Read the instructions

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I mentioned in passing that I spent more time than I intended last weekend trying to upgrade a PC to a bigger hard drive. The PC (a Dell Dimension 2400) doesn't have room for more than one hard drive, so I put the new drive in a USB enclosure and downloaded a copy of Clonezilla Live, an open-source disk cloning program that runs on a bootable Linux CD. The software itself was easy to use, but in trying to do a disk-to-disk clone, it would finish copying the data then fail on an fsync call at the very end. Next I tried the image backup method -- create a Clonezilla image of the old, smaller drive on a MyBook external hard drive, then restore that image to the new drive. After some trial and error, I downloaded another bootable Linux tool, gparted, to get the partitions right before restoring the image to the new drive. I then installed the new drive in the PC.

Result: The system booted, the data was all there, but Windows XP thought the disk was still the same old size. (40 GB instead of 400 GB.) Going into the Computer Management tool under Disk Management, I could see that the partitions were there and recognized as the correct size, but when I looked at Properties on the drive, it still showed 40 GB with very little free space.

Finally it occurred to me to look at the instructions that came in the box. Sure enough, the Seagate kit included a CD with cloning software from Acronis.

That didn't work either. The Seagate software, which was based on DR-DOS, could recognize the MyBook, but not the drive in the external enclosure. I then tried numerous ways to connect the second drive to the IDE controller, but cable lengths and connector locations defeated me. This box was simply not designed to have a second hard drive installed.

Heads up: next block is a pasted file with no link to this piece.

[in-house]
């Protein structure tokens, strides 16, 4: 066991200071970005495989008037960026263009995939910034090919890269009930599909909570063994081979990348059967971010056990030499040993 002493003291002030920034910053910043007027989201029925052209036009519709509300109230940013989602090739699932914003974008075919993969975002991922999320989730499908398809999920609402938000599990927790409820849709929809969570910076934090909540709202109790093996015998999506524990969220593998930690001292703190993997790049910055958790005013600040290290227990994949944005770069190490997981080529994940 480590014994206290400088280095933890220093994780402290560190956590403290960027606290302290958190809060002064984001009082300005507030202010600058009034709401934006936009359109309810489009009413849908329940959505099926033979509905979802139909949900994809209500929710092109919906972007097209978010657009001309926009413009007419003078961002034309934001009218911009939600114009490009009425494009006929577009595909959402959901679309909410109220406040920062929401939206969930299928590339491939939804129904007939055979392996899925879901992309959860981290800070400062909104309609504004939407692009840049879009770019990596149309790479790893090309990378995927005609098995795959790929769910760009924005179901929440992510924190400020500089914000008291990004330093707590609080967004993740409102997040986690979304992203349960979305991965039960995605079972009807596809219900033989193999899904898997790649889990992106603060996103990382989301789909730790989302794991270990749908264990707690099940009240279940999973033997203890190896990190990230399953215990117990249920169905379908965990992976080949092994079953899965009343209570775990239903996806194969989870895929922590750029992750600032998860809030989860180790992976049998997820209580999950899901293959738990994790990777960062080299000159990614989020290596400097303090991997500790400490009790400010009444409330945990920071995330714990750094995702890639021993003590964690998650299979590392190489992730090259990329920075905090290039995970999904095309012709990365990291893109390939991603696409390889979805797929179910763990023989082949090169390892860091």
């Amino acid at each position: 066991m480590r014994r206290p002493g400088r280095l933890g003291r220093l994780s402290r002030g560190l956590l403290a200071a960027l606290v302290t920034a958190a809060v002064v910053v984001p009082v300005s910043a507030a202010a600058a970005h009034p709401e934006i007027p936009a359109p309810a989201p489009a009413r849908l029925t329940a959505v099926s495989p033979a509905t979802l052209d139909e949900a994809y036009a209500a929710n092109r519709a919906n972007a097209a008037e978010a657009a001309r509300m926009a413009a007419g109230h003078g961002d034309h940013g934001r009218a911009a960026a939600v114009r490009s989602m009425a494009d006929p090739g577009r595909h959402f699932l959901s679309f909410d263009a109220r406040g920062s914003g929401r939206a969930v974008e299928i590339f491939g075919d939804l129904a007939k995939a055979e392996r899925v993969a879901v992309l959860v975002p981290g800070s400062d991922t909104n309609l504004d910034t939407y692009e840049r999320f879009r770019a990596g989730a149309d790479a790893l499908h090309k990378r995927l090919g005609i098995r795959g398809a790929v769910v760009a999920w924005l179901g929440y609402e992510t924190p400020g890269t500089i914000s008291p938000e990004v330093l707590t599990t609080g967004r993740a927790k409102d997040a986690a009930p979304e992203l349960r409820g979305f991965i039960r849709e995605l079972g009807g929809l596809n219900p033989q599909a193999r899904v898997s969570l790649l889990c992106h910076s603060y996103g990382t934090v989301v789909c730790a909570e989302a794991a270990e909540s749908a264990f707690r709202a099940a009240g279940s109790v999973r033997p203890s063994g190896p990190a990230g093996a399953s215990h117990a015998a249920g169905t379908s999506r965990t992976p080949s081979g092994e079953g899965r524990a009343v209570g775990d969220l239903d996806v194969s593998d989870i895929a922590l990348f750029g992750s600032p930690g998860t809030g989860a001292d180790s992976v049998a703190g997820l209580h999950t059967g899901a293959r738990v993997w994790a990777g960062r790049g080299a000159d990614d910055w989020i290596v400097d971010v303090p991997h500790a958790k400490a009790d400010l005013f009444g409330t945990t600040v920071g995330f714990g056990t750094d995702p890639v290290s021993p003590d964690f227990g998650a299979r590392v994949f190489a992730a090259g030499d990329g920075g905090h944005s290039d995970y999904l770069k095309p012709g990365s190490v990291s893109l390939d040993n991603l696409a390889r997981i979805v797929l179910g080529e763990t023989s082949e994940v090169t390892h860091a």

Last try: I downloaded an updated version of the Seagate DiscWizard software. This version, also by Acronis, was Linux-based, had no trouble recognizing the drive in the USB enclosure, and made it easy to partition and clone the disk. Windows XP now correctly recognizes the drive's full size.

So my weekend would have been much more productive if I'd read the instructions in the first place. Then again, since the Seagate CD in the box didn't work, I probably would have tried Clonezilla next, so in all likelihood I'd have tried all the same experiments, just in a different order.

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3 Comments

Jeff Shaw Author Profile Page said:

Sometimes I just wish we just had No. 2 pencils and spiral notebooks. And a box of crayons.

David Van Author Profile Page said:

I love those usb external enclosers. I get them off ebay for around $16.

I'll remember your solution & try to avoid the previous steps.

....But then, I'm a guy.

Step one should always be "Download latest drivers or software". Then read the instructions. I still relearn this, even though I used to write those instructions.

Those new drive toasters are a swell way to move data from one to another. Although for desktops I just hang the new drive outside the open case until the copy takes.

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This page contains a single entry by Michael Bates published on July 11, 2009 3:42 PM.

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